Costa Rica | Freedom House

Freedom in the World

Costa Rica

Costa Rica

Freedom in the World 2015

2015 Scores



Freedom Rating
(1 = best, 7 = worst)


Civil Liberties
(1 = best, 7 = worst)


Political Rights
(1 = best, 7 = worst)


Costa Rica’s 2014 presidential election was held against a backdrop of growing public dissatisfaction with the state of the country’s democracy. Persistent corruption and crime dogged the outgoing administration of Laura Chinchilla, and ultimately resulted in a resounding presidential victory for the opposition.

While the quality of life in Costa Rica is relatively high for the region, economic growth is hampered by the national debt, inflation, and cost-of-living increases. Despite record investment in recent years, poverty, inequality, and unemployment remain persistent problems. The country’s fiscal deficit was 5.8 percent in 2014 and was expected to reach 6 percent in 2015, leading the Moody’s rating agency to downgrade Costa Rica’s credit rating to junk status in September 2014.

Political Rights and Civil Liberties: 

Political Rights: 37 / 40 [Key]

A. Electoral Process: 12 / 12

The president of Costa Rica and members of the 57-seat, unicameral Legislative Assembly are elected for four-year terms and can seek a nonconsecutive second term. Presidential candidates must win 40 percent of the vote to avoid a run-off election. A special chamber of the Supreme Court chooses an independent national election commission. Ahead of the 2010 elections, Costa Rica approved reforms to its electoral law, including revised regulations on political party and campaign financing, and new quotas for women’s participation in political parties. In the 2014 elections Costa Ricans residing abroad were allowed to vote for the first time, and a new quota requiring that 50 percent of party lists be women went into effect.

In legislative elections held in February 2014, the National Liberation Party (PLN) won 18 seats, followed by the Citizens’ Action Party (PAC) with 13, the Broad Front (FA) with 9, and the Social Christian Unity Party (PUSC) with 8; five smaller parties won the remaining 9 seats. International observers highlighted Costa Rica’s commitment to democracy in the elections. In May, the PAC’s Luis Guillermo Solís was elected president following a second round of voting. Solís, who had been polling in the third and fourth position in a field of 13 candidates before the first round of voting, faced the PLN’s Johnny Araya in the runoff. Araya ceased campaign activities during the runoff campaign, and Solís proceeded to win 78 percent of the vote.


B. Political Pluralism and Participation: 15 / 16

The main political parties are the PLN, the PAC, and the PUSC. Since 1949, power in Costa Rica has alternated between the PLN and the PUSC. Dissatisfaction with party politics and political scandals resulted in defections from the PLN in the early 2000s. The newly formed PAC has become a rising force in Costa Rican politics as the PUSC has withered under the weight of various political scandals. By the 2014 elections, it appeared that Costa Rica’s traditional two-party system had collapsed, as nine parties gained power and coalition negotiations ensued.

In August 2014, the legislature passed a constitutional reform defining Costa Rica as “multiethnic and plurinational.” However, indigenous rights have not traditionally been a government priority.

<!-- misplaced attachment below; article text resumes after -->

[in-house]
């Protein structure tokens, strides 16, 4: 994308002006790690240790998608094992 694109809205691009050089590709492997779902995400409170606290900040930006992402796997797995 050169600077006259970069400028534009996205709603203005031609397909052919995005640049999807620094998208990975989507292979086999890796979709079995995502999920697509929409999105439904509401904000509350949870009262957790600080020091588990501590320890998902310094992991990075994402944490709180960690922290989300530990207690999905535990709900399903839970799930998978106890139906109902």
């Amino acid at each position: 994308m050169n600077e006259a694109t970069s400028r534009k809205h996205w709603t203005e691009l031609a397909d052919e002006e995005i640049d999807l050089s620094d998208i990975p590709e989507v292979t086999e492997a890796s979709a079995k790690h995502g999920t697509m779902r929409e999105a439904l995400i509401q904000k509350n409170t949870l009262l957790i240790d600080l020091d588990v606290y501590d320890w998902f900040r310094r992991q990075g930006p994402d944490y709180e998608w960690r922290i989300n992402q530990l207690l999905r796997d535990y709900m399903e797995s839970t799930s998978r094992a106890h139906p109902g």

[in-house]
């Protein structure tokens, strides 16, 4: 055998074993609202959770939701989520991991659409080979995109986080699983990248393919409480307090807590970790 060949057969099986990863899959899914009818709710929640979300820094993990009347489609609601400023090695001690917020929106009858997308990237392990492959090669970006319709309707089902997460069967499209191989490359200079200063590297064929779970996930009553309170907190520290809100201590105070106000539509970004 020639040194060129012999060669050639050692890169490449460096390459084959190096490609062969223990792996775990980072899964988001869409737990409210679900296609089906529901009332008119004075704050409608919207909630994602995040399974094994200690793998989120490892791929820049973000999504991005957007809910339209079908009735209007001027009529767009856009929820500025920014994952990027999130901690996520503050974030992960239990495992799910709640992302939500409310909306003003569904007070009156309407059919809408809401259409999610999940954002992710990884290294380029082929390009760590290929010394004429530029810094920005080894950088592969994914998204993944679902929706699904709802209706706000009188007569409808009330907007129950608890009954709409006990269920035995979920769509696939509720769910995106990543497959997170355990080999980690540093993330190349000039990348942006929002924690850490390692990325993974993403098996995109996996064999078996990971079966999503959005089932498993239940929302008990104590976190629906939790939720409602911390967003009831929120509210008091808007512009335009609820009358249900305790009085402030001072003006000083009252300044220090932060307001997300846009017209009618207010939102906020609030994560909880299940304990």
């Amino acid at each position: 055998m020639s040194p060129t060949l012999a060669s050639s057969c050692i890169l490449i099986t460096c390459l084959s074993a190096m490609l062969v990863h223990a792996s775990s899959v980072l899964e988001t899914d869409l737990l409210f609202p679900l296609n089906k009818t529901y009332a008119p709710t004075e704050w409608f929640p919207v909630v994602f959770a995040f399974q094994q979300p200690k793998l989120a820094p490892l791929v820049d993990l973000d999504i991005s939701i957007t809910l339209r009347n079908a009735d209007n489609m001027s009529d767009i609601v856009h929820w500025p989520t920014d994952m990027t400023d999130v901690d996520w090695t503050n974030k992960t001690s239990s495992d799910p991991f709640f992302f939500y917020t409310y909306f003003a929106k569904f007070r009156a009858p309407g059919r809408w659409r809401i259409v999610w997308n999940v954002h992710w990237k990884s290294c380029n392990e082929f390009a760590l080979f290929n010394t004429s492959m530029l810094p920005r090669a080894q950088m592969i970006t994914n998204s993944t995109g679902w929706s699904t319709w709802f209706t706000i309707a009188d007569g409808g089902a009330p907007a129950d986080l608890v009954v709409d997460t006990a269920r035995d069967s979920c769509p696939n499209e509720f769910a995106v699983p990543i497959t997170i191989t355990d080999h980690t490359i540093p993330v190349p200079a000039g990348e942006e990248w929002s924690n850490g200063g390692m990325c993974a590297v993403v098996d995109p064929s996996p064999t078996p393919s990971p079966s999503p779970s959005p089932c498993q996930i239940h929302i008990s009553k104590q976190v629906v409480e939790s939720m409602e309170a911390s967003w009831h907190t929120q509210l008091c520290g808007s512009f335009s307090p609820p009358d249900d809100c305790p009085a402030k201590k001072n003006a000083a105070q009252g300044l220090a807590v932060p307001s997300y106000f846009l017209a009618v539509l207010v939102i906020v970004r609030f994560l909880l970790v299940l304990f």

C. Functioning of Government: 10 / 12

Every president since 1990 has been accused of corruption after leaving office, with the exception of Óscar Arias, who served from 2006 to 2010. In 2012, an appeals court overturned the corruption conviction of former president Miguel Ángel Rodríguez, who returned to court in 2013 to face embezzlement charges. Costa Rica was ranked 47 out of 175 countries and territories surveyed in Transparency International’s 2014 Corruption Perceptions Index.

The Chinchilla administration was likewise plagued by corruption revelations. Scandals and routine cabinet changes reinforced the lack of confidence in her administration; 15 cabinet ministers resigned for various reasons during her first 24 months in office. The president herself was embroiled in a scandal in 2013 when a jet she used to travel to Peru and Venezuela was reportedly linked to drug traffickers. The scandal forced the resignation of three administration officials, including Presidency Vice Minister Mauricio Boraschi, who was also head of the Office of Intelligence and Security and the antidrug commissioner. The lack of confidence in the Chinchilla administration had a dramatic impact on citizen attitudes toward democracy, as support for the political system declined during her presidency.

President Solís pledged to tackle corruption during his presidential campaign. In a speech commemorating his first 100 days in office, Solís highlighted the country’s corruption problem, providing a wide range of examples of endemic corruption. He claimed that corruption cost the country 7 percent of its GDP. While much of this was attributed to prior administrations, members of Solís’s inner circle, including his publicist Ivan Barrantes, Minister of the Presidency Melvin Jiménez, and PAC attorney Jorge Sibaja, were also allegedly involved in various acts of corruption. The president of the PAC, Rodrigo Alberto Carazo Zeledón, resigned in September following revelations that the party had made unnecessarily large and redundant payments to Barrantes and Sibaja for their services during the February election. However, Carazo was not head of the party at the time of the payments, and those allegedly involved remain affiliated with the PAC.